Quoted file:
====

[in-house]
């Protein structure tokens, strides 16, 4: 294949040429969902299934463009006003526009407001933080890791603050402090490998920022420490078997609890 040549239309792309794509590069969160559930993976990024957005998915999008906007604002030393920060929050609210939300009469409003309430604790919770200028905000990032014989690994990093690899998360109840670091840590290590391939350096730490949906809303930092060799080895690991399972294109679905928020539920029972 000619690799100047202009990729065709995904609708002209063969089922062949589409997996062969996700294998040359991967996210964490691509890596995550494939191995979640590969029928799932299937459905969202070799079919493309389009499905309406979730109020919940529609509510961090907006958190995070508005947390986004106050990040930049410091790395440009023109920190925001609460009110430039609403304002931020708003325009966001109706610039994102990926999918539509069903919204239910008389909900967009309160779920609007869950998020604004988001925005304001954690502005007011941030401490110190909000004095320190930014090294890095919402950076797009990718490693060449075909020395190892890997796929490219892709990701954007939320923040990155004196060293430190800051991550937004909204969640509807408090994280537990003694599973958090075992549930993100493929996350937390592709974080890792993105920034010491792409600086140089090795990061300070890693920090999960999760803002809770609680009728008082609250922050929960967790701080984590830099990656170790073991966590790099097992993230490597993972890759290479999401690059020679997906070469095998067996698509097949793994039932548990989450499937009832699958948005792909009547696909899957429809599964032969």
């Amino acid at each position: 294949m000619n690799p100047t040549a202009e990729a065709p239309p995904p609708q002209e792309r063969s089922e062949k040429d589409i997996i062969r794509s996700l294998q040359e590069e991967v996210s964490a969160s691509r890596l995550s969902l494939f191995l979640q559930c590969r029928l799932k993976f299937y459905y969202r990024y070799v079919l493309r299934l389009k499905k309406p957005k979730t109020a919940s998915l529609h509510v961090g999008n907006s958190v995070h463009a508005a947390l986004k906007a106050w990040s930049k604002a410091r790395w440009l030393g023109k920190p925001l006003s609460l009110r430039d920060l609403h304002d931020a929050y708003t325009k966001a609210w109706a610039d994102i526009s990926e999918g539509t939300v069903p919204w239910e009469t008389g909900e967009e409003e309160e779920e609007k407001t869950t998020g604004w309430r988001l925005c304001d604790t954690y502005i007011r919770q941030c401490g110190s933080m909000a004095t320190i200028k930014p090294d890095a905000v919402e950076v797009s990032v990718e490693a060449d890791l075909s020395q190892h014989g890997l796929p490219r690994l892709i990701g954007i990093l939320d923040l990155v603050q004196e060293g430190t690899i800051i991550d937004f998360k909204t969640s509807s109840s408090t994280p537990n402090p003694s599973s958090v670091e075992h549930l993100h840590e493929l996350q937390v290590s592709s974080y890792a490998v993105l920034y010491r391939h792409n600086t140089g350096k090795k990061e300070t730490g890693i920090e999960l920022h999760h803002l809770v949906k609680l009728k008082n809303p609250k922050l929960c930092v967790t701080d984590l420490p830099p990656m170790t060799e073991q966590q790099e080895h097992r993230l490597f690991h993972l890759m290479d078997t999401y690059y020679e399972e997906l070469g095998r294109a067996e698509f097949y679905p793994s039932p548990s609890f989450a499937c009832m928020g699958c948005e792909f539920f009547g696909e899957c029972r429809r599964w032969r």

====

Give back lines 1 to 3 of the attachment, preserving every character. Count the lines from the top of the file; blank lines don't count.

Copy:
[in-house]
């Protein structure tokens, strides 16, 4: 294949040429969902299934463009006003526009407001933080890791603050402090490998920022420490078997609890 040549239309792309794509590069969160559930993976990024957005998915999008906007604002030393920060929050609210939300009469409003309430604790919770200028905000990032014989690994990093690899998360109840670091840590290590391939350096730490949906809303930092060799080895690991399972294109679905928020539920029972 000619690799100047202009990729065709995904609708002209063969089922062949589409997996062969996700294998040359991967996210964490691509890596995550494939191995979640590969029928799932299937459905969202070799079919493309389009499905309406979730109020919940529609509510961090907006958190995070508005947390986004106050990040930049410091790395440009023109920190925001609460009110430039609403304002931020708003325009966001109706610039994102990926999918539509069903919204239910008389909900967009309160779920609007869950998020604004988001925005304001954690502005007011941030401490110190909000004095320190930014090294890095919402950076797009990718490693060449075909020395190892890997796929490219892709990701954007939320923040990155004196060293430190800051991550937004909204969640509807408090994280537990003694599973958090075992549930993100493929996350937390592709974080890792993105920034010491792409600086140089090795990061300070890693920090999960999760803002809770609680009728008082609250922050929960967790701080984590830099990656170790073991966590790099097992993230490597993972890759290479999401690059020679997906070469095998067996698509097949793994039932548990989450499937009832699958948005792909009547696909899957429809599964032969």
């Amino acid at each position: 294949m000619n690799p100047t040549a202009e990729a065709p239309p995904p609708q002209e792309r063969s089922e062949k040429d589409i997996i062969r794509s996700l294998q040359e590069e991967v996210s964490a969160s691509r890596l995550s969902l494939f191995l979640q559930c590969r029928l799932k993976f299937y459905y969202r990024y070799v079919l493309r299934l389009k499905k309406p957005k979730t109020a919940s998915l529609h509510v961090g999008n907006s958190v995070h463009a508005a947390l986004k906007a106050w990040s930049k604002a410091r790395w440009l030393g023109k920190p925001l006003s609460l009110r430039d920060l609403h304002d931020a929050y708003t325009k966001a609210w109706a610039d994102i526009s990926e999918g539509t939300v069903p919204w239910e009469t008389g909900e967009e409003e309160e779920e609007k407001t869950t998020g604004w309430r988001l925005c304001d604790t954690y502005i007011r919770q941030c401490g110190s933080m909000a004095t320190i200028k930014p090294d890095a905000v919402e950076v797009s990032v990718e490693a060449d890791l075909s020395q190892h014989g890997l796929p490219r690994l892709i990701g954007i990093l939320d923040l990155v603050q004196e060293g430190t690899i800051i991550d937004f998360k909204t969640s509807s109840s408090t994280p537990n402090p003694s599973s958090v670091e075992h549930l993100h840590e493929l996350q937390v290590s592709s974080y890792a490998v993105l920034y010491r391939h792409n600086t140089g350096k090795k990061e300070t730490g890693i920090e999960l920022h999760h803002l809770v949906k609680l009728k008082n809303p609250k922050l929960c930092v967790t701080d984590l420490p830099p990656m170790t060799e073991q966590q790099e080895h097992r993230l490597f690991h993972l890759m290479d078997t999401y690059y020679e399972e997906l070469g095998r294109a067996e698509f097949y679905p793994s039932p548990s609890f989450a499937c009832m928020g699958c948005e792909f539920f009547g696909e899957c029972r429809r599964w032969r």